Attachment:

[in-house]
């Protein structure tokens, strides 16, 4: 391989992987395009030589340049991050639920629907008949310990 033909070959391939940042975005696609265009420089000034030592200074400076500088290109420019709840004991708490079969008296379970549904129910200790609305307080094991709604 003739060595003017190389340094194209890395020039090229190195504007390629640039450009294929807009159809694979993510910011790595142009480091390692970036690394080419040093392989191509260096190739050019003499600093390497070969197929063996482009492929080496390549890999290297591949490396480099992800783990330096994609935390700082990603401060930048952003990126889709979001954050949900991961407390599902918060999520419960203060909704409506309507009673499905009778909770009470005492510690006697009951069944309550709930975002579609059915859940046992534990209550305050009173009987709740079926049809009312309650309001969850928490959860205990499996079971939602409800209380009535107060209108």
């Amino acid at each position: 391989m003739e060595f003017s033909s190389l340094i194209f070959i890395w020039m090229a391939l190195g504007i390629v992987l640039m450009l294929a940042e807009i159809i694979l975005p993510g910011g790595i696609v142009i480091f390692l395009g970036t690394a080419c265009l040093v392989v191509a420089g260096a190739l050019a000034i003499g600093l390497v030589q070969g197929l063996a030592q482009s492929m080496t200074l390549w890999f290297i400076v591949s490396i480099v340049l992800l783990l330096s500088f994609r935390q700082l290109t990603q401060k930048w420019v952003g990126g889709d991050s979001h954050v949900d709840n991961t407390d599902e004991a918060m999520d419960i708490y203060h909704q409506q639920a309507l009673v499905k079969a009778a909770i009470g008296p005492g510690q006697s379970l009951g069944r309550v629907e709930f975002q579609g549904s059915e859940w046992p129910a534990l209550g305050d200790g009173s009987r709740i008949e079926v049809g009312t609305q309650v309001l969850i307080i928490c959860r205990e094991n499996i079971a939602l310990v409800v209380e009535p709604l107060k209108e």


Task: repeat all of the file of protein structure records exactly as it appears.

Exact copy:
[in-house]
């Protein structure tokens, strides 16, 4: 391989992987395009030589340049991050639920629907008949310990 033909070959391939940042975005696609265009420089000034030592200074400076500088290109420019709840004991708490079969008296379970549904129910200790609305307080094991709604 003739060595003017190389340094194209890395020039090229190195504007390629640039450009294929807009159809694979993510910011790595142009480091390692970036690394080419040093392989191509260096190739050019003499600093390497070969197929063996482009492929080496390549890999290297591949490396480099992800783990330096994609935390700082990603401060930048952003990126889709979001954050949900991961407390599902918060999520419960203060909704409506309507009673499905009778909770009470005492510690006697009951069944309550709930975002579609059915859940046992534990209550305050009173009987709740079926049809009312309650309001969850928490959860205990499996079971939602409800209380009535107060209108």
């Amino acid at each position: 391989m003739e060595f003017s033909s190389l340094i194209f070959i890395w020039m090229a391939l190195g504007i390629v992987l640039m450009l294929a940042e807009i159809i694979l975005p993510g910011g790595i696609v142009i480091f390692l395009g970036t690394a080419c265009l040093v392989v191509a420089g260096a190739l050019a000034i003499g600093l390497v030589q070969g197929l063996a030592q482009s492929m080496t200074l390549w890999f290297i400076v591949s490396i480099v340049l992800l783990l330096s500088f994609r935390q700082l290109t990603q401060k930048w420019v952003g990126g889709d991050s979001h954050v949900d709840n991961t407390d599902e004991a918060m999520d419960i708490y203060h909704q409506q639920a309507l009673v499905k079969a009778a909770i009470g008296p005492g510690q006697s379970l009951g069944r309550v629907e709930f975002q579609g549904s059915e859940w046992p129910a534990l209550g305050d200790g009173s009987r709740i008949e079926v049809g009312t609305q309650v309001l969850i307080i928490c959860r205990e094991n499996i079971a939602l310990v409800v209380e009535p709604l107060k209108e």